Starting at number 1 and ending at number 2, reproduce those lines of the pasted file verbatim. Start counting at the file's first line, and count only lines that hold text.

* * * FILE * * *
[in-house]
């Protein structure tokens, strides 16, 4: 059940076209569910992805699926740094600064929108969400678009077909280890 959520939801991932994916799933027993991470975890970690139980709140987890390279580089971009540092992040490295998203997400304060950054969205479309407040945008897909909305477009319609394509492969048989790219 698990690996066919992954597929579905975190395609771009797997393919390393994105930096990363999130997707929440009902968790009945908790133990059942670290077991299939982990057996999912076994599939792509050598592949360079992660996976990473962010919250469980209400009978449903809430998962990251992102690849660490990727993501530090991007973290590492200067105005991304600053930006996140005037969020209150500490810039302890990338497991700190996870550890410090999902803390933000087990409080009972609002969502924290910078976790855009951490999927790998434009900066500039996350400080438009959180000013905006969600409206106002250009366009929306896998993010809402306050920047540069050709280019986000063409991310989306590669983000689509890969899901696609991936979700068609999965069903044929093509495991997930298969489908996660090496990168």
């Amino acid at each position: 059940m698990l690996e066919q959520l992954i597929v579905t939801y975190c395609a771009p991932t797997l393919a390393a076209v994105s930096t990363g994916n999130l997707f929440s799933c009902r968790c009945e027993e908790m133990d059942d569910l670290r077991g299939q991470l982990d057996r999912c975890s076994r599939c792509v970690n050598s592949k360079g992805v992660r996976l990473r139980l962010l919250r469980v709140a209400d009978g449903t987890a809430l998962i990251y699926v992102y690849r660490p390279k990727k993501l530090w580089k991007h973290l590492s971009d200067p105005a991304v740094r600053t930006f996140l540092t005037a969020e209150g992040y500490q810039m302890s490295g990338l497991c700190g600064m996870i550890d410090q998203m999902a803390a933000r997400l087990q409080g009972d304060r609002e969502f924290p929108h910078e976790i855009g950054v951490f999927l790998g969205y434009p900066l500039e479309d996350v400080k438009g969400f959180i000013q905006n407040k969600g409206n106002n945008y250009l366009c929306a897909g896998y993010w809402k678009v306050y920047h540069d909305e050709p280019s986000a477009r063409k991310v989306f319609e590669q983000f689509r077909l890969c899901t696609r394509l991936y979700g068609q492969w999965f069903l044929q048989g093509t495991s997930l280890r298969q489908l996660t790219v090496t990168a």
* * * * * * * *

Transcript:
[in-house]
């Protein structure tokens, strides 16, 4: 059940076209569910992805699926740094600064929108969400678009077909280890 959520939801991932994916799933027993991470975890970690139980709140987890390279580089971009540092992040490295998203997400304060950054969205479309407040945008897909909305477009319609394509492969048989790219 698990690996066919992954597929579905975190395609771009797997393919390393994105930096990363999130997707929440009902968790009945908790133990059942670290077991299939982990057996999912076994599939792509050598592949360079992660996976990473962010919250469980209400009978449903809430998962990251992102690849660490990727993501530090991007973290590492200067105005991304600053930006996140005037969020209150500490810039302890990338497991700190996870550890410090999902803390933000087990409080009972609002969502924290910078976790855009951490999927790998434009900066500039996350400080438009959180000013905006969600409206106002250009366009929306896998993010809402306050920047540069050709280019986000063409991310989306590669983000689509890969899901696609991936979700068609999965069903044929093509495991997930298969489908996660090496990168």